For the LEGO house, Gunning used Modo to not only get a feel for the design, but to communicate the concepts easily and efficiently. Usually that is in the form of presentations to clients, but in this scenario, the use was twofold: to generate an overall design and explore the layout of the house, and to convey the unique instructions for assembling the LEGO bricks into blocks, or components. Both required the ability to quickly duplicate instances of geometry, and to accomplish that, Gunning’s group wrote a number of Python scripts to generate the larger bits and pieces of the house.
For instance, “creating instructions for building the roof pyramids could have been time consuming, but instead we were able to write a simple script that created the roof pyramids quickly from our virtual LEGO set,” Gunning explains. “It can get confusing counting bricks on something like that because on each course there is a different amount of bricks, and you just can’t say, ‘I am adding two bricks here each time.’ You need to know which types of bricks you are adding each time you do so. Knowing what the logic of the structure was, I could generate the whole of the pyramid, and at the same time, the script could tell me how many and what types of bricks were in it.”
Gunning also used Modo to create basic components for the house, each containing several hundred LEGO pieces. In essence, the LEGO house would comprise thousands of smaller “houses,” some with windows, some serving as roof pyramids, and some as hollow blocks that would be used for the structural beams. With Modo, Gunning was able to explain how to create prototype components that would be tested, and then later, how the approved components should be assembled and combined to complete the overall structure.
The software also enabled the crew to design a pleasing outside aesthetic with the multi-colored bricks. Initially, the group did Modo renderings with random bricks, which was what May had in mind. “It just looked mad,” Gunning says. “Instead, working with the interior designer Christina Fallah, we came up with a design that emphasized stripes, giving it a bold, graphically strong look.”
According to Gunning, Modo gave the design team a feel for the material quality of the LEGOs in a large-scale structure well before any components were assembled. LEGOs are quite strong, he says, and when they are pieced together, they stay together nicely. (The larger, chunkier LEGOs are less sturdy when joined together.) However, LEGOs can be pulled apart by a three-year-old quite easily. “That makes it difficult to use LEGOs for most conventional building projects,” he adds.
To determine the exact limitations of this novel building material, Gunning contacted Neil Thomas and Eva Wates of structural engineers Atelier One; they had pointed out, “quite surprisingly,” Gunning adds, that while you can pull the bricks apart easily, there were a number of LEGO plates that have amazing tensile strength. “Neil suggested how we could build beams with a system of hollow bricks and joists that played to the compression strength of the bricks and the plates,” Gunning recalls. “We realized then how we could get the floors in and a roof on the house. It was more straightforward than we had expected.”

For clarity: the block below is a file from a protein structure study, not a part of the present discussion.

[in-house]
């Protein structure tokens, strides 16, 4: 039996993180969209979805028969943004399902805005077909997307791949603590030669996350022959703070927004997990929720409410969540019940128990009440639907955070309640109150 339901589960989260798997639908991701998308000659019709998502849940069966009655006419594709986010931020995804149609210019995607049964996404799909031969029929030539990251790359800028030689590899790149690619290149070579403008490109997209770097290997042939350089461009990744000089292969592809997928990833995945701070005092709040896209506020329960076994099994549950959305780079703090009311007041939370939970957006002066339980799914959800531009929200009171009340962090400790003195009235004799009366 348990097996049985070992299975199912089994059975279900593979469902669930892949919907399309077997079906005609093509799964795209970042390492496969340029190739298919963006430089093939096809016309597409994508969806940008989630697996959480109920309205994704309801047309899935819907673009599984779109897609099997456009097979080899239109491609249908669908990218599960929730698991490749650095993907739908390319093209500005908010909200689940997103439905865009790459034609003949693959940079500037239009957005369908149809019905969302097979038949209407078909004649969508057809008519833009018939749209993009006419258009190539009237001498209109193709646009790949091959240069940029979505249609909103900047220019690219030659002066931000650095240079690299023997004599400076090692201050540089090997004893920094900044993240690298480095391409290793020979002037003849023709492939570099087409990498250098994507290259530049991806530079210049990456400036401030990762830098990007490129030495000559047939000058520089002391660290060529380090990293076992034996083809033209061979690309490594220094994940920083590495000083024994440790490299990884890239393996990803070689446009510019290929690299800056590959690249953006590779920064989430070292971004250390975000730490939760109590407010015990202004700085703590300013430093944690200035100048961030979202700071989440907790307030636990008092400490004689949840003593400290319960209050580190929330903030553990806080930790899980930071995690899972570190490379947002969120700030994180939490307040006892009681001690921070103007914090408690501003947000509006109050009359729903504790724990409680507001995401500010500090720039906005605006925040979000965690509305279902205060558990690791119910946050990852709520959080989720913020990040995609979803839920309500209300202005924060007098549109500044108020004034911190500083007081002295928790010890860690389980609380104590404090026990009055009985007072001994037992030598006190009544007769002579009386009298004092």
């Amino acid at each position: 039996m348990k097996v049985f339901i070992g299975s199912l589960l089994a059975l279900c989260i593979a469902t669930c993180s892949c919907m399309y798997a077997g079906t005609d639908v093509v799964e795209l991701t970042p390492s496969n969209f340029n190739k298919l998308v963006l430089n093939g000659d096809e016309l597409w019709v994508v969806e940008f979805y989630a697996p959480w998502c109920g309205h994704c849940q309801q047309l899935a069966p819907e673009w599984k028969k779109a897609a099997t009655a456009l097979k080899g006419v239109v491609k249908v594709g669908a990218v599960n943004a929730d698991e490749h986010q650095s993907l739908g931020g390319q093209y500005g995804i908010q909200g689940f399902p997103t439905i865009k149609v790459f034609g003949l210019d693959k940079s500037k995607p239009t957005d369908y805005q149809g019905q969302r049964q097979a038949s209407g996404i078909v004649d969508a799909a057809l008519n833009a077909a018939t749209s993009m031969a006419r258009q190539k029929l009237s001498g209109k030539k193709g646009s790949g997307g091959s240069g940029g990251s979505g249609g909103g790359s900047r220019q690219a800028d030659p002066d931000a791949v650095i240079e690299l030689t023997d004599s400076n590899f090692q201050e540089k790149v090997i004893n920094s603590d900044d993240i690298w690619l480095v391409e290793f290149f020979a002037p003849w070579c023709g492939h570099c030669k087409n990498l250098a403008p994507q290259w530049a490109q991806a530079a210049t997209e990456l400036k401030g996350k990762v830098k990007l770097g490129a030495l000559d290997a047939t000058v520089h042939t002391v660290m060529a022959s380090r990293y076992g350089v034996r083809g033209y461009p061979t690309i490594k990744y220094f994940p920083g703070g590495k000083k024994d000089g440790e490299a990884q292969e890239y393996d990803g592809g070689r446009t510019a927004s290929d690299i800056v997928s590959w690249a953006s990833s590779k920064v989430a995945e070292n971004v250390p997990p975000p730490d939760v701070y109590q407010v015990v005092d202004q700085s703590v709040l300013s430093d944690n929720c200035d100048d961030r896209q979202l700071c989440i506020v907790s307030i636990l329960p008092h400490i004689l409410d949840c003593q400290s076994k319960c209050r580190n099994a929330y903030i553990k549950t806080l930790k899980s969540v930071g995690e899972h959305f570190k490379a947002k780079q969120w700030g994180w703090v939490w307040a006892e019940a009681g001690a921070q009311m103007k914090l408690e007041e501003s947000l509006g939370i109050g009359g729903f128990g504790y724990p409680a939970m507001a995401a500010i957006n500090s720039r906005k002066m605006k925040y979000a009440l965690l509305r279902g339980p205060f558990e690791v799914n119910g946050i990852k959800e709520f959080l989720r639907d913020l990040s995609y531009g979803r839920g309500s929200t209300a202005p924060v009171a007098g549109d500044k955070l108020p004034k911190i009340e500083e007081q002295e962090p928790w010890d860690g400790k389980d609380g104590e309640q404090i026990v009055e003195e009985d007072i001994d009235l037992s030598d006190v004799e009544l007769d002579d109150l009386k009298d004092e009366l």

In actual construction, finite-element analysis is used to determine the limitations of the building materials. But because LEGO is not a known building material, it would have taken upwards of a year to do the proper research and analysis. With only three months to get the house designed and built, the architects had to come up with an alternate solution.
Tests on individual bricks provided some of the required information, and large-scale prototyping helped determine what worked and what did not. “The best way of working out what we could do structurally with the LEGOs was to test the big components and the beams, and see what happened.” They began building beams that could span two meters (about six to seven feet). This was met with a variety of “exciting” experiences, with the early versions collapsing easily.
“We played around with this undulating wall plan, but when we mocked that up, it was a bit too flexible,” Gunning recalls. “One evening we loaded up a whole section mockup of the building, with over half a ton of material, until the beams collapsed. There were thousands of LEGOs on the floor,” recalls Gunning. “All
the LEGOs were fine, so we just picked them up and made something else with them.”
The trick, though, was to conserve the number of bricks being used while making the structure secure. After a month, the group had redesigned the building using hollowed blocks that could support James May’s weight as he walked around the house. However, the production company’s insurers would not allow construction to start unless a parallel timber frame was “sleeved” by the hollow segments. “We then had to redesign the house again to make it work with the timber columns,” says Gunning. “Making the timber coordinate with the LEGO was difficult; the timber column could hit the LEGOs and damage them.”